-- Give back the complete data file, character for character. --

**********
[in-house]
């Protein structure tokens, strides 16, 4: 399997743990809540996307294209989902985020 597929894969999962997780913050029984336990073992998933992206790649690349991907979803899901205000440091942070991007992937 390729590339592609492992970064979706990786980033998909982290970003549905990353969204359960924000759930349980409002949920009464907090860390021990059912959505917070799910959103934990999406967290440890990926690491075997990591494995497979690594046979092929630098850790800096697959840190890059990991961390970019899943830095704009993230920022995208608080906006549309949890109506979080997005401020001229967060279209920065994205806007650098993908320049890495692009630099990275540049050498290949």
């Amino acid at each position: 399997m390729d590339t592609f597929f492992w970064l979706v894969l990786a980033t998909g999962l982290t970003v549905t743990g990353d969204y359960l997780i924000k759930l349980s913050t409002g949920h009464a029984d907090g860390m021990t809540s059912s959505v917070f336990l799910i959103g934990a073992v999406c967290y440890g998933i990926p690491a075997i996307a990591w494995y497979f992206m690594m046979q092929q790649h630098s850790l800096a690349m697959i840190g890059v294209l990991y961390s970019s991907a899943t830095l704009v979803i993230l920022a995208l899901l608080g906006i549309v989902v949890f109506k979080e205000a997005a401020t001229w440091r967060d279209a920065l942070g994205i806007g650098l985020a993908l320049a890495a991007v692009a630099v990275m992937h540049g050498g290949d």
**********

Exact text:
[in-house]
């Protein structure tokens, strides 16, 4: 399997743990809540996307294209989902985020 597929894969999962997780913050029984336990073992998933992206790649690349991907979803899901205000440091942070991007992937 390729590339592609492992970064979706990786980033998909982290970003549905990353969204359960924000759930349980409002949920009464907090860390021990059912959505917070799910959103934990999406967290440890990926690491075997990591494995497979690594046979092929630098850790800096697959840190890059990991961390970019899943830095704009993230920022995208608080906006549309949890109506979080997005401020001229967060279209920065994205806007650098993908320049890495692009630099990275540049050498290949």
């Amino acid at each position: 399997m390729d590339t592609f597929f492992w970064l979706v894969l990786a980033t998909g999962l982290t970003v549905t743990g990353d969204y359960l997780i924000k759930l349980s913050t409002g949920h009464a029984d907090g860390m021990t809540s059912s959505v917070f336990l799910i959103g934990a073992v999406c967290y440890g998933i990926p690491a075997i996307a990591w494995y497979f992206m690594m046979q092929q790649h630098s850790l800096a690349m697959i840190g890059v294209l990991y961390s970019s991907a899943t830095l704009v979803i993230l920022a995208l899901l608080g906006i549309v989902v949890f109506k979080e205000a997005a401020t001229w440091r967060d279209a920065l942070g994205i806007g650098l985020a993908l320049a890495a991007v692009a630099v990275m992937h540049g050498g290949d």